The liquefied natural gas industry that B.C.’s government has been courting would have to fit in with the province’s tough new targets for reductions in greenhouse gases if it wants to do business in B.C., NDP Environment Minister George Heyman says.
“We’re not creating a climate-action strategy around LNG,” Mr. Heyman said in an interview on Tuesday. “We’re creating a climate-action strategy, and LNG [proponents] and the measures they can take to show us what their final lowest emissions can be in an overall context of reduced industry emissions will fit and have to fit.”
The NDP this week committed to reducing greenhouse gas emissions by 40 per cent in the next 12 years, with cuts going to 60 per cent by 2040. The province is already committed to 80-per-cent reductions by 2050.
Critics − including the B.C. Green caucus, which has been supporting the NDP government − are skeptical that the NDP can have a robust climate-change strategy and an LNG sector.
During a trip to Asia earlier this year, Premier John Horgan met with backers of a proposed LNG facility for the B.C. coast, but said any such projects would have to be in sync with his government’s climate-action plans.
Mr. Heyman echoed that on Tuesday.
“We’ve said that’s a condition. A condition is something you have to meet to proceed.”
Mr. Heyman said details of how it will all fit together will be worked out in the coming months.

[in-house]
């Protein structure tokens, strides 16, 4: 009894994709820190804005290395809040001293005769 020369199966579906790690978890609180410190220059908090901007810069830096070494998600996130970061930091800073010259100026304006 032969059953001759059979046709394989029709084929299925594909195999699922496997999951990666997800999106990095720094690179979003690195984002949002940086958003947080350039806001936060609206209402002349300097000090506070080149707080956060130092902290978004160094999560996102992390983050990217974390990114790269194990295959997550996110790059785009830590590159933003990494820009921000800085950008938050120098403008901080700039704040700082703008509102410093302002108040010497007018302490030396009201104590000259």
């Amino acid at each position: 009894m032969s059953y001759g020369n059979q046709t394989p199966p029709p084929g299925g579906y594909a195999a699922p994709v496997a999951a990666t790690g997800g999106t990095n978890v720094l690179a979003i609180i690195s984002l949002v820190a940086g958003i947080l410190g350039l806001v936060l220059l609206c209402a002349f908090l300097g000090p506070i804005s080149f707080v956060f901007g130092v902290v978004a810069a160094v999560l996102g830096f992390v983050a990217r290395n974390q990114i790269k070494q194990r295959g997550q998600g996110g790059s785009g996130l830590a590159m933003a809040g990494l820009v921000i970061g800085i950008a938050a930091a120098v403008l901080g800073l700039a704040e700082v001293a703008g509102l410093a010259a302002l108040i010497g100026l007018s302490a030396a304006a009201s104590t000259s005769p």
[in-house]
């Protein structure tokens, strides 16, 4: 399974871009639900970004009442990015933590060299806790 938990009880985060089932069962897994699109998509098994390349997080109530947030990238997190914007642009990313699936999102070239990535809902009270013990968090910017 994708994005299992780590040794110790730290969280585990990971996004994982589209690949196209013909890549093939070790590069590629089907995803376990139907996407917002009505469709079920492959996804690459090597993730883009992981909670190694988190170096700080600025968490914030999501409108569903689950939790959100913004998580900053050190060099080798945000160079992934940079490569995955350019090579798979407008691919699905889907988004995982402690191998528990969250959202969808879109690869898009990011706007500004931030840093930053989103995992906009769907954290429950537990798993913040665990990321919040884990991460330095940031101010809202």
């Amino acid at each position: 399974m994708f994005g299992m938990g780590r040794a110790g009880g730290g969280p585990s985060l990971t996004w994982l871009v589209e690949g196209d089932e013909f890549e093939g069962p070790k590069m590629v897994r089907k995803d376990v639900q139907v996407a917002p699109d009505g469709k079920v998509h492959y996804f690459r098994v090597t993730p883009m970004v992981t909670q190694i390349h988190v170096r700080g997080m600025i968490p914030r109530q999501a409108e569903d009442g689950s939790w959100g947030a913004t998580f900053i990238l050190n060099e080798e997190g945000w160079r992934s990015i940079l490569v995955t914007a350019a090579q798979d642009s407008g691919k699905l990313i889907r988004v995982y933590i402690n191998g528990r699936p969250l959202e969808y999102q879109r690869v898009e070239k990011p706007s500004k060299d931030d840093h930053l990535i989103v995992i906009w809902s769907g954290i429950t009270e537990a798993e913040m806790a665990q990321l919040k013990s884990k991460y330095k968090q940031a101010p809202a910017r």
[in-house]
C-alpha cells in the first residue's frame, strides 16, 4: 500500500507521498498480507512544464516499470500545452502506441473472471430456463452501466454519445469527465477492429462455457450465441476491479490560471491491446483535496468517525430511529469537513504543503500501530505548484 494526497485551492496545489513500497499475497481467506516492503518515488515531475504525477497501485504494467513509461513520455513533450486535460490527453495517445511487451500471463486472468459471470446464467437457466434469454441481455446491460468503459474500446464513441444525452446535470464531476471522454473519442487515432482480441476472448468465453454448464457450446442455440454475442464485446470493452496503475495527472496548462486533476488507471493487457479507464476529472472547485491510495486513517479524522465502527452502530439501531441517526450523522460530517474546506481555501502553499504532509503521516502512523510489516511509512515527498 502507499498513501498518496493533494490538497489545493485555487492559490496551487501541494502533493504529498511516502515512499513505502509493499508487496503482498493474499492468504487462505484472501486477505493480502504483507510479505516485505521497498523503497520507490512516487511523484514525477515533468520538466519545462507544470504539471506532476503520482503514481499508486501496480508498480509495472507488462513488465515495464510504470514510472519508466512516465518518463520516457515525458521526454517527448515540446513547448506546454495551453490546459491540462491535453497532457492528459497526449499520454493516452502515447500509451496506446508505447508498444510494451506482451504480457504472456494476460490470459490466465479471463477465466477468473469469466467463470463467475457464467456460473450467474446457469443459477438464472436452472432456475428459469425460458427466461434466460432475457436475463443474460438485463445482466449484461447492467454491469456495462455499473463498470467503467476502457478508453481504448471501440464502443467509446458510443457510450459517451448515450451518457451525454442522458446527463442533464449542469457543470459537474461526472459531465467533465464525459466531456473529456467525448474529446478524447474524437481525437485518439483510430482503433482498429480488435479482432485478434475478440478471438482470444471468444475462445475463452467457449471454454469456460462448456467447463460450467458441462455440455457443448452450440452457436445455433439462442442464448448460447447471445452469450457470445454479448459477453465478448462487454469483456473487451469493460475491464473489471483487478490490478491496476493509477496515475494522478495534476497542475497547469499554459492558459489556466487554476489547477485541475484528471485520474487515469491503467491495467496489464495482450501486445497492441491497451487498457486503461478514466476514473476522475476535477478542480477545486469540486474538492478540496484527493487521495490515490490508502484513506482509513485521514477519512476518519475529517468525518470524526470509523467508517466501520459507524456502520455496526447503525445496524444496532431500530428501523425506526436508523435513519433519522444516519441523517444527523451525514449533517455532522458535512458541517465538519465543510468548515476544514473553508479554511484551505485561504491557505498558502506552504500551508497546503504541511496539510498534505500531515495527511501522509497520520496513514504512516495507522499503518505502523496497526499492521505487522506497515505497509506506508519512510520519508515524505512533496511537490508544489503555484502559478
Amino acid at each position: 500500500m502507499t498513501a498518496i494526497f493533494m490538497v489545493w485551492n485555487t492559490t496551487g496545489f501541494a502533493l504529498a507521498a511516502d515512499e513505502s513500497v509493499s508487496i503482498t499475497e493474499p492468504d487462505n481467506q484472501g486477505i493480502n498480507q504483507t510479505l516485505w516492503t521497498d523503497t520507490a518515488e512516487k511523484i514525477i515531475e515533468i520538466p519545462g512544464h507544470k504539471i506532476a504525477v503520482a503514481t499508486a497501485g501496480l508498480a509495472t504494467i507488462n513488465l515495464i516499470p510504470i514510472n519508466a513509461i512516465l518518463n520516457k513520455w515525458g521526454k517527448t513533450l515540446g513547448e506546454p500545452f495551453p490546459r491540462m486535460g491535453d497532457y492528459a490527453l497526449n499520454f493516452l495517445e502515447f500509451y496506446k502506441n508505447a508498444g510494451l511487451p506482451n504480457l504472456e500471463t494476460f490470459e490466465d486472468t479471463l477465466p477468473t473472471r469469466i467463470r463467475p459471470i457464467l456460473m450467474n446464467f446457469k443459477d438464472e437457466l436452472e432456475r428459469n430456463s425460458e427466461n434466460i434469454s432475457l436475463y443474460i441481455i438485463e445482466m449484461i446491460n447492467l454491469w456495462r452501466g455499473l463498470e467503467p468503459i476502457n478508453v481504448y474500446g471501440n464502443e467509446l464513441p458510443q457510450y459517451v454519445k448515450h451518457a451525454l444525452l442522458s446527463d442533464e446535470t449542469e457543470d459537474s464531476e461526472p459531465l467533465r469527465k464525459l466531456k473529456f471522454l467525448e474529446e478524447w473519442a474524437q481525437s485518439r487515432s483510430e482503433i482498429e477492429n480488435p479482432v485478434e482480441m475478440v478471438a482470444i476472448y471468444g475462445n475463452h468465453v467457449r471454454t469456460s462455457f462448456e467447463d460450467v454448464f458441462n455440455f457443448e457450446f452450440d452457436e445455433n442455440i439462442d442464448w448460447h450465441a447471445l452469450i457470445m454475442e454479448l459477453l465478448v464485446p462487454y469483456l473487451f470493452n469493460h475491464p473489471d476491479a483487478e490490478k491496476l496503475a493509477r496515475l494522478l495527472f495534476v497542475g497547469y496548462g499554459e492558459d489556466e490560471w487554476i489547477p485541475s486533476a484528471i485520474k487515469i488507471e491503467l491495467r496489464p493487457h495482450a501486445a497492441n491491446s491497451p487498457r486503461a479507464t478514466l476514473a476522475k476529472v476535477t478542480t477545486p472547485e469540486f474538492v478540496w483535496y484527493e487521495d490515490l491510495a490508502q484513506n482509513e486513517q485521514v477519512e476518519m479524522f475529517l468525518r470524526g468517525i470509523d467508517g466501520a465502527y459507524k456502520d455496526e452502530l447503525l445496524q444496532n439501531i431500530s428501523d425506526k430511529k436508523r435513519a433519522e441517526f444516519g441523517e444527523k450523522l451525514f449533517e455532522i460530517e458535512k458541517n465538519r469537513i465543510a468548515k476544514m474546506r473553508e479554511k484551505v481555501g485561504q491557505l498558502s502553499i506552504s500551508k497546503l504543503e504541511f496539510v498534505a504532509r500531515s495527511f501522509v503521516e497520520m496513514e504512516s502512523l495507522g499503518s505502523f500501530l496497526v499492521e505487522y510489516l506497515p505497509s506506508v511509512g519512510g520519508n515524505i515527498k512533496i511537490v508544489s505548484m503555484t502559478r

The NDP will develop that plan for release in the fall aimed at reducing emissions from transportation and industry, each at around 39 per cent of emissions, and “very aggressively” in buildings and communities, which account for 22 per cent.
He said he has been meeting with representatives of the forestry, oil and gas and other industries. “They understand their social license depends on being as low-carbon as possible,” he said.
Andrew Weaver, leader of the BC Greens, who has been critical of the NDP’s interest in LNG to the point of musing about voting down the government on the issue, said on Tuesday that he still thinks it is impossible to meet the targets with a major LNG facility, but added, “It doesn’t preclude smaller facilities from being introduced.”
A decade ago, the former BC Liberal government promised to cut emissions by 33 per cent by 2020, but announced, in 2015, that it could not hit that target.
Mr. Heyman said the NDP hopes to do better than the Liberals by engaging the public and stakeholders on their goals, and plans on being accountable for the results. “We’re going to not just talk about it and forget about it, but report on a regular basis. We are committed to meeting the targets.”
Mr. Weaver said he knows the civil service has been looking at policy measures for years to reach the goal. “It’s like buttons, knobs and switches. The appropriate buttons, knobs and switches that are going to be used will be put together in the coming months for a full package to be put together in the fall,” he said.
Environmental groups responded to the NDP targets by suggesting on Tuesday that they hinge on a concerted, sustained, serious plan that will not include room for LNG.
In a statement, the David Suzuki Foundation said the government will have to act very quickly on such priority items as regulating and applying the carbon tax to methane emissions from the oil-and-gas sector and enacting a zero-emission vehicle standard like Quebec’s to accelerate the transition to electric vehicles.
Merran Smith, who was co-chair of a climate solutions committee commissioned by former B.C. Liberal premier Christy Clark, on Tuesday commended the NDP for its measures, but noted that if the government plans to add LNG to the B.C. economy, other industries and consumers will have to cut even more carbon.